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What Would Happen If Wal-Mart Gave Everyone $1 Per Hour More?

Photo Credit: USA Today

Let us take a moment today and do some math. It will be math that will anger and drive liberals insane, and it works on the principle of Economies of Scale, a fundamental premise of Microeconomics, and it will show just how out of touch with reality these liberal views are.


First the Data:

Wal-Mart US Employee Count: 1,600,000 approximate

Average Per Hour Wage: $15.20

Average Cost Annually Per Employee: $31,618.00

Total Employee Cost Per Operating Hour: $24,320,000.00

Total Annual Employee Cost: $50.59 Billion (per hour cost x 2080 work hours per year)

Ok, now that we have the data, let us look at the what ifs.

Wal-Mart's annual profit for fiscal 2023 was $147.6 Billion. They have just about 2.7 Billion shares outstanding for a total profit per share of $54.67. Now, this is not to be confused with valuation of the stock, but rather it is to show what each stock's share of the profit is. This is important when considering the long term health of an investment.

So what would happen to our numbers if Wal-Mart gave every single employee a $1.00 per hour raise?

Well, it would cost Wal-Mart an additional $1.6 Million per operating hour, and when you multiply that by 2,080 (the total number of working hours in a year) you get $3.33 Billion per year.

This means that Wal-Mart would have a new profit projection of $143.6 Billion to start from, or only $53.19 profit per share. Devastating? No, but it might change the outlook for a number of investors who invest on this strategy point.

Now, there is far more to this than just some simple math. Increased payroll means increased payroll taxes, FICA, Medicare, and many other things, but I am trying to keep this simple so that it can be followed, and getting too lost in the weeds, while more accurate, would only discourage people from continuing to read this.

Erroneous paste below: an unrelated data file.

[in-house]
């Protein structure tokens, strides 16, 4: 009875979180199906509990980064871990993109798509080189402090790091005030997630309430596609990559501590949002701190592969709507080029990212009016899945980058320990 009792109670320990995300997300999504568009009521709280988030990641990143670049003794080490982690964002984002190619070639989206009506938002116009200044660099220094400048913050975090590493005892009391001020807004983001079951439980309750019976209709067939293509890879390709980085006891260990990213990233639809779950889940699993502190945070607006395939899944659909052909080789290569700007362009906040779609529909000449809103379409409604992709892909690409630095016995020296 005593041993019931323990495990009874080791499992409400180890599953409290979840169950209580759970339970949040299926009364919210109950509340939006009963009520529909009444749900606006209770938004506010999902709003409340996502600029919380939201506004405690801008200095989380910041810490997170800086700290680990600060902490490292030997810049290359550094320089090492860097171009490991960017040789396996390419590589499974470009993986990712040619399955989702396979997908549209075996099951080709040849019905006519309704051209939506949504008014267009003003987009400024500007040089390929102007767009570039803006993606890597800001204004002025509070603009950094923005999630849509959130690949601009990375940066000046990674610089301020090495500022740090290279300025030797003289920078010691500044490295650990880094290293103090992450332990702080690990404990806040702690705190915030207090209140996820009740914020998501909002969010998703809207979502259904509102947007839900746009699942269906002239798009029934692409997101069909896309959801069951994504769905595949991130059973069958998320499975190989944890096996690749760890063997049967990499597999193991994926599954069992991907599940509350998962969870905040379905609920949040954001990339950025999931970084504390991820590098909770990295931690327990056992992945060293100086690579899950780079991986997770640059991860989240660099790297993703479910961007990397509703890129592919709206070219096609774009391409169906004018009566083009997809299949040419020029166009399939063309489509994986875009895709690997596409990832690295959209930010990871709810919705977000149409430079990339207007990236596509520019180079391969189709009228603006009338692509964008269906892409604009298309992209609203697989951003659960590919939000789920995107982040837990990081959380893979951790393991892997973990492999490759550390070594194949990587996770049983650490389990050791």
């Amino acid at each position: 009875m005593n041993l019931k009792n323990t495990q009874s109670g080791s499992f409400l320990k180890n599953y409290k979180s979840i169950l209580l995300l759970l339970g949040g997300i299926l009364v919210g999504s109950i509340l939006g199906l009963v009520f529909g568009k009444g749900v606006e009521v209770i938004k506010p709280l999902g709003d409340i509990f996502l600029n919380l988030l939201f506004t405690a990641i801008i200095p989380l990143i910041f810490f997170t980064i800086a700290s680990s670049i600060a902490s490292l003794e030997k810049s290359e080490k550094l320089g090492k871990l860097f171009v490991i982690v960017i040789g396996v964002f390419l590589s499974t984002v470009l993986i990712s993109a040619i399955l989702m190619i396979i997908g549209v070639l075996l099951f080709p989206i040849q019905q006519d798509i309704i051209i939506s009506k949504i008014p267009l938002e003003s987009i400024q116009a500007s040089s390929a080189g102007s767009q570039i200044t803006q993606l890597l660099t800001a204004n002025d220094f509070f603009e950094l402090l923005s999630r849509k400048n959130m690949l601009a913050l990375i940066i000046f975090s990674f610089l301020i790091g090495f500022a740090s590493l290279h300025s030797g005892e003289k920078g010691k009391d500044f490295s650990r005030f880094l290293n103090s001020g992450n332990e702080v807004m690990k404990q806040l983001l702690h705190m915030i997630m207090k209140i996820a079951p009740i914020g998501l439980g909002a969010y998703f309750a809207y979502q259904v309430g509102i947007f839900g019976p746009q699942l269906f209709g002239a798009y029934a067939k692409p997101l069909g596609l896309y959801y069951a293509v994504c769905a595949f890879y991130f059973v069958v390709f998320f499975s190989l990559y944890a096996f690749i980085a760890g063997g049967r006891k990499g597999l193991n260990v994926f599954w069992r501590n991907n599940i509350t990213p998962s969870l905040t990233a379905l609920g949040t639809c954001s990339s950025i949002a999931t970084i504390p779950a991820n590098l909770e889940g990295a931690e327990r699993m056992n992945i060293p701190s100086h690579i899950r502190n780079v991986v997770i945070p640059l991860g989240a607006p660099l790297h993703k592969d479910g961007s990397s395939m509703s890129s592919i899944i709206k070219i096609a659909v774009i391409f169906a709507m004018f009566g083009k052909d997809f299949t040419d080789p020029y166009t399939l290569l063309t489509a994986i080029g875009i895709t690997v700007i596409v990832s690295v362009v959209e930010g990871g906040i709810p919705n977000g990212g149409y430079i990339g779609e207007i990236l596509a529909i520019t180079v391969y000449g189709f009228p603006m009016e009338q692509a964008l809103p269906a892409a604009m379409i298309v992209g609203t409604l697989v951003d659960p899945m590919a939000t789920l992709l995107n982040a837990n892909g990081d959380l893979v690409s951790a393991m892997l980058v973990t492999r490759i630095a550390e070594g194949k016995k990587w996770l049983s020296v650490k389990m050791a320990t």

Now, approximately 340,000 of Wal-Mart's workers make the $14.00 per hour minimum wage, so this is a realistic scenario if we get the $15.00 per hour minimum wage that many on the left were calling for. Yet how would this work if they got their new target, which is $20.00 per hour?

If Wal-Mart were to give every one of these workers and the rest that make less than $20.00 per hour, then about 40-50% of their workforce would get a raise in order to meet the minimum. Half of 1.6 Million is 800,000. Let's aggregate the raise out to $3.75 per person across that spectrum.

The math then looks like this: (800,000 * $3.75) * 2,080 = $6.24 Billion.

This means that Wal-Mart would project a drop in profit from $147.6 Billion to $141.16 Billion which reduces the price per share to $52.28. Such a move would shake investor confidence and cause a lot of them to sell.

That is where the cycle starts. When some investors pull out, then others begin to pull out. So, eventually Wal-Mart has to do a buy back of its stock to keep the price up to prevent a sell-off. Yet can they thread the needle of buying back enough to float the price while also not diminishing profit again which would lead to more selling? For a description of this problem, please see the paragraph labeled **.

Let us, however, assume that they can do that. Now they have another problem on their hands.

All of the people who got a $6.00 per hour raise are happy as clams, but those who only got a $2.00 per hour raise, or those who got a $1.00 per hour raise because they were earning more are now upset because they are now making the company minimum which they weren't before. So what you will see is a continued upward pressure on salary which will reduce profit further and possibly lead to the same above scenario.

This means that Wal-Mart will be forced to do what they, likely, would have done right at the start of this article (see I was trying to be nice to the liberal view) and raise their prices to cover the extra expenses thereby effectively nullifying the raise that they were forced to give their employees.

** Here is the reality. When you lose profits, investors flee. When investors flee, you eventually have to sell assets. Selling assets only gets you so far, so eventually you have to sell bigger assets and close stores. This puts many workers, who were making more, out of their jobs and drives down profits which starts the cycle again from the top.

Because the one thing that a business must protect at all costs in order to keep its investors and thereby keep its doors open is its profit.

It really is as simple as that.

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